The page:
Report: Katie Couric Stepping Down as Anchor, for Real This Time

Plans on launching a syndicated talk show, according to the AP

This article is from the archive of our partner .

The Associated Press, citing an unnamed CBS source, is reporting today that Katie Couric will step down as Evening News anchor, with an eye towards launching a syndicated daytime talk show in 2012. Couric's original five-year contract with CBS expires June 4, and her future with the network has been the subject of much media speculation. As recently as last week, the New York Post reported CBS was planning to offer her a position as a regular correspondent on 60 Minutes to convince her to remain at the network.

While the Evening News won two Edward R. Murrow awards for best newscast with Couric at the helm, and the anchor's interview with Sarah Palin was one of the more memorable moments of the 2008 presidential campaign, the former Today Show co-host enjoyed lackluster ratings and constant speculation about her job security, most famously in Joe Hagan's New York magazine cover article from 2007.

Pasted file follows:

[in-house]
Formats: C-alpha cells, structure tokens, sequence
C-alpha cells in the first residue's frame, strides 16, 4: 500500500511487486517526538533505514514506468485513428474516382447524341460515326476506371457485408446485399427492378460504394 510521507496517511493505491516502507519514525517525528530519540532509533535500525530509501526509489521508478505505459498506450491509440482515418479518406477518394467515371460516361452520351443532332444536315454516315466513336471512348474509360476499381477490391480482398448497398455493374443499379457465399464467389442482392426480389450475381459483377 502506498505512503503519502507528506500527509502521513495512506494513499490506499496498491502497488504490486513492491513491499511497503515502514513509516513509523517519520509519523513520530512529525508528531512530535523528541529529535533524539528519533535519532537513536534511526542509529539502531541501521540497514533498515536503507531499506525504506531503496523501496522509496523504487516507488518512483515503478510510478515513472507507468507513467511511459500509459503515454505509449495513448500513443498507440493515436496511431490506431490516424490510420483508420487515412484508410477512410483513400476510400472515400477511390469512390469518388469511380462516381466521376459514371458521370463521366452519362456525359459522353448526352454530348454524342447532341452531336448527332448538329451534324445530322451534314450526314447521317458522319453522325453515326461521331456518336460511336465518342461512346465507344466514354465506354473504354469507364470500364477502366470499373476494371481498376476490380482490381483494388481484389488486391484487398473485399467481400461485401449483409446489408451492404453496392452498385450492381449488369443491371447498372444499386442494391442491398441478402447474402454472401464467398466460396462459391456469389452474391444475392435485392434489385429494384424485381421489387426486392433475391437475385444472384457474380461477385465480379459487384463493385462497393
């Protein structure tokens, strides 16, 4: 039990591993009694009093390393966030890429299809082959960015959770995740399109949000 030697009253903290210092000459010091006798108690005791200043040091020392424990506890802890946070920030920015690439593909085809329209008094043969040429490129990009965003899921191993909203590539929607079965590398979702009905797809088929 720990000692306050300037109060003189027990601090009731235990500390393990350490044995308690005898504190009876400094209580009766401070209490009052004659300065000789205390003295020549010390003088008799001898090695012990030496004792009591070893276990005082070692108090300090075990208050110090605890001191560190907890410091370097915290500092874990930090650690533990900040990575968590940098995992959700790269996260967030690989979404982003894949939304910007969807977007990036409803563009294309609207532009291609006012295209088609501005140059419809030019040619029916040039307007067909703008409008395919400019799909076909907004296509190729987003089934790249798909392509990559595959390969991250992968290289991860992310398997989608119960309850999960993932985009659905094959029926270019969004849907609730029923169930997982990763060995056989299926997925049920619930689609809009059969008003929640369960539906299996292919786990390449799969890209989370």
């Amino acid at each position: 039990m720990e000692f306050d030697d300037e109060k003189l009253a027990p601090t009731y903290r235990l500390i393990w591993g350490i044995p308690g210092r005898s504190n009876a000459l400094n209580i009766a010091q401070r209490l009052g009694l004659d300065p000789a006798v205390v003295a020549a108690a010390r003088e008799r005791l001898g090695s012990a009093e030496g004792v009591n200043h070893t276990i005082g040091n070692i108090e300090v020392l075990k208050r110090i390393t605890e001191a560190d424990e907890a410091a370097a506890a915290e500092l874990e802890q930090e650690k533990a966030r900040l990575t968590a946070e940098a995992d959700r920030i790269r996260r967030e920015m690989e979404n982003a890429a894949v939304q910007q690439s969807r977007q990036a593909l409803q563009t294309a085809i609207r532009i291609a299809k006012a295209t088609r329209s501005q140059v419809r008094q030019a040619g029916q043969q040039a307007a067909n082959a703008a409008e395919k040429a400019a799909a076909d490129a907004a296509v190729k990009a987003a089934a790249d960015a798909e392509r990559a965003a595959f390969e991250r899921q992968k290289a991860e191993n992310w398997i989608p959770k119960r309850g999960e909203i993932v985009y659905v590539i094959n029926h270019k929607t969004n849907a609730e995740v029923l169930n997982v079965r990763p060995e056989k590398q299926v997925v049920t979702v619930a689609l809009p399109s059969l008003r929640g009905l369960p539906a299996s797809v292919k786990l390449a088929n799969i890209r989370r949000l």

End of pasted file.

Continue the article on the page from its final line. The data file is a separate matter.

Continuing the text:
According to the AP, the internal candidates to replace Couric are Scott Pelley, Russ Mitchell, and Harry Smith. Couric was the first big solo female anchor for evening news, and her appointment and tenure have sparked plenty of debates about gender. Which will raise more red flags with the careful observers: that the three internal candidates to replace her are all male, or that Couric is headed to what TV Squad's Catherine Lawson calls "the Oprah-sized hole in the daytime talk show lineup"?

This article is from the archive of our partner The Wire.